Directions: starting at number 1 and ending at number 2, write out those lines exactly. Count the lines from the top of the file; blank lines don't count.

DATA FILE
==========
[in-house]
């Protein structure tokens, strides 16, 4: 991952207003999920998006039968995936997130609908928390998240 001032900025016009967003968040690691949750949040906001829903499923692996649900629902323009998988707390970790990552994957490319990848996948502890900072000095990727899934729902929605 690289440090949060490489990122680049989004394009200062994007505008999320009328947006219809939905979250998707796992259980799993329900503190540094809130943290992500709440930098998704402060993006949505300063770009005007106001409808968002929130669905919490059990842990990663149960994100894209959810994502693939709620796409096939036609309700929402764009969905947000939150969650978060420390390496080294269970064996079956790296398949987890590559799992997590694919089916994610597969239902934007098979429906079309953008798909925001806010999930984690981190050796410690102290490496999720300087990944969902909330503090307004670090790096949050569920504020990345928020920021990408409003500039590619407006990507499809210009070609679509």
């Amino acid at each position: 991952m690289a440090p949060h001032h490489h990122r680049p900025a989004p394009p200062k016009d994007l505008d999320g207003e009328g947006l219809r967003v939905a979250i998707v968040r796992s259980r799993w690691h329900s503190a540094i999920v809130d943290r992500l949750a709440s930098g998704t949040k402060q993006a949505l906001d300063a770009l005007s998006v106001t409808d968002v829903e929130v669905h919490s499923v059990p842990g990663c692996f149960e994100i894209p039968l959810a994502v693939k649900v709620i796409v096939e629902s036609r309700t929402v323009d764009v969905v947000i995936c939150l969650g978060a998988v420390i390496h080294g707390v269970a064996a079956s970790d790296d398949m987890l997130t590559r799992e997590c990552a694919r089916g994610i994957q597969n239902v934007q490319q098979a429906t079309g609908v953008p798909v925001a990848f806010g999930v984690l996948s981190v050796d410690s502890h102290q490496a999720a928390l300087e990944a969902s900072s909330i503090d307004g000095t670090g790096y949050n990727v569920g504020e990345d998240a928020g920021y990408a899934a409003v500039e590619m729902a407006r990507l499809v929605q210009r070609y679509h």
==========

[in-house]
């Protein structure tokens, strides 16, 4: 991952207003999920998006039968995936997130609908928390998240 001032900025016009967003968040690691949750949040906001829903499923692996649900629902323009998988707390970790990552994957490319990848996948502890900072000095990727899934729902929605 690289440090949060490489990122680049989004394009200062994007505008999320009328947006219809939905979250998707796992259980799993329900503190540094809130943290992500709440930098998704402060993006949505300063770009005007106001409808968002929130669905919490059990842990990663149960994100894209959810994502693939709620796409096939036609309700929402764009969905947000939150969650978060420390390496080294269970064996079956790296398949987890590559799992997590694919089916994610597969239902934007098979429906079309953008798909925001806010999930984690981190050796410690102290490496999720300087990944969902909330503090307004670090790096949050569920504020990345928020920021990408409003500039590619407006990507499809210009070609679509």